In Florida about 90 percent of the panther diet is feral hog, white-tailed deer, raccoon and armadillo. Occasionally she eats rabbits, rats, birds and even alligators. Although cattle are abundant on private farms within the panther’s range, she rarely takes them. Two of her favourite foods, feral pig and armadillo, are not indigenous to North America. Pigs are descendants of escapees the Spanish brought to Florida, and armadillos are from South America, a favourite menu-item, of course, for the Latin branch of the family.
Where feral pigs are abundant, some panthers will prey almost exclusively on them. She is an adaptable animal. Pigs, armadillos – horses, kangaroos, sheep?
‘I’d be looking for any marks on the animal,’ says zoo man Peter Straud. ‘The way the carcass had been used, teethmarks on bones, the way the animal had been eaten in terms of which bits were eaten first. I’m not an expert but I know there’d be a pattern.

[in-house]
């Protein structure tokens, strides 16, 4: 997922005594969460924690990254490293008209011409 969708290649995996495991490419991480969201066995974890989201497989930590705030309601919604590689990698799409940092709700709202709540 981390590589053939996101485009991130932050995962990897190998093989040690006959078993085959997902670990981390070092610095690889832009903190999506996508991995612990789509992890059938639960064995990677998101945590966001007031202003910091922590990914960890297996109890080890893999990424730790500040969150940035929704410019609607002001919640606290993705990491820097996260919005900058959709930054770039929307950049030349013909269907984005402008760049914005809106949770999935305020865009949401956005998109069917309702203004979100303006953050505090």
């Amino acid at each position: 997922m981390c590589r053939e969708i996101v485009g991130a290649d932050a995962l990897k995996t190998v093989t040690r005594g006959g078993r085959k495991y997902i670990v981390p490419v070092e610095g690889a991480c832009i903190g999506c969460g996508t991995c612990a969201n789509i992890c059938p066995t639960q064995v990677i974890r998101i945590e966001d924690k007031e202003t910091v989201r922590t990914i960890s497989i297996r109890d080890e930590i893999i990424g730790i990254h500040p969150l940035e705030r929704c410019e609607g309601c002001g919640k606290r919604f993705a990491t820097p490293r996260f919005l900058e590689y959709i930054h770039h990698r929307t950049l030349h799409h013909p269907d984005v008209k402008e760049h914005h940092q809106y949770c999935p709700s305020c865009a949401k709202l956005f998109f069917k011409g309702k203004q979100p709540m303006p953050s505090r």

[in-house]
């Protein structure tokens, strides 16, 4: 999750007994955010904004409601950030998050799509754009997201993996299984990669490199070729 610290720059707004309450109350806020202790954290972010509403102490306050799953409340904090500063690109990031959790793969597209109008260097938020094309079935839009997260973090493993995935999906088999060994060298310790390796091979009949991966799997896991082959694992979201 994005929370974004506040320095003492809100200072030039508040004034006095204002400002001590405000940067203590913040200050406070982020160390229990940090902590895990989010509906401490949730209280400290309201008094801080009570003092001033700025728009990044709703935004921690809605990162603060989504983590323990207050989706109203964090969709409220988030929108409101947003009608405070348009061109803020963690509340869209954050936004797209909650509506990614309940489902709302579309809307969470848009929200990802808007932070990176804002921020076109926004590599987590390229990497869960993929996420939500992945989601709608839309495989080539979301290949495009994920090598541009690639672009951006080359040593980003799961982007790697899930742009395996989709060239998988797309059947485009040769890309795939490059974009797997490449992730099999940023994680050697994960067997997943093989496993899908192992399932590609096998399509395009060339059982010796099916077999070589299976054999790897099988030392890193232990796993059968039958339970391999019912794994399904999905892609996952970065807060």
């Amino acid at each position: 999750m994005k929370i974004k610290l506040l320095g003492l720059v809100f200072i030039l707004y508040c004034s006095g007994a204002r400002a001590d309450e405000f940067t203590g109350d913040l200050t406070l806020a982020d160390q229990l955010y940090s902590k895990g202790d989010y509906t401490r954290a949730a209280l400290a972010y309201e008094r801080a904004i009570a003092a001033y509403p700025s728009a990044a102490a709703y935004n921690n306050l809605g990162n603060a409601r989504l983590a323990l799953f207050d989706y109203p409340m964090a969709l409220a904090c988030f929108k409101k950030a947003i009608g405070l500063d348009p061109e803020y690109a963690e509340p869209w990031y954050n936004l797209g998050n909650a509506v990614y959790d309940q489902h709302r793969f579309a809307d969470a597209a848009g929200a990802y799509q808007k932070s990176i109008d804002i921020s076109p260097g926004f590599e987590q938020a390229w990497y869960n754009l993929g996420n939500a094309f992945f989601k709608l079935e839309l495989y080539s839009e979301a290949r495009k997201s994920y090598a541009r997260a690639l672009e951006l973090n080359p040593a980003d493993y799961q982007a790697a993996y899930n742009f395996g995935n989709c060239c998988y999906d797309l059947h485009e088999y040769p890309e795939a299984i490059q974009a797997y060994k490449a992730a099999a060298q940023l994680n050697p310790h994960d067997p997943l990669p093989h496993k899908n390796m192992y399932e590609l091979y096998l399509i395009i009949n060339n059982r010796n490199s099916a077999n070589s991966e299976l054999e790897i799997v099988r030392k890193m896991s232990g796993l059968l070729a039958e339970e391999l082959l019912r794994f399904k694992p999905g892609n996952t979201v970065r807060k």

‘The trouble is you need to find a prey animal that has not been dead for too long, and in Australia that’s not always possible. Sometimes you might never find the animal.
‘If there’s anything out there it has to be a population. In the wild few cats get past 15, so there’d have to be a breeding population. Due to the relative paucity of prey animals, stock predation would be far more of an issue.’
No one in central Victoria has reported the numbers of stock losses necessary to sustain a breeding population of panthers. Whenever the local dogs get together for a kill there’s hell to pay if Ralph has slipped his collar.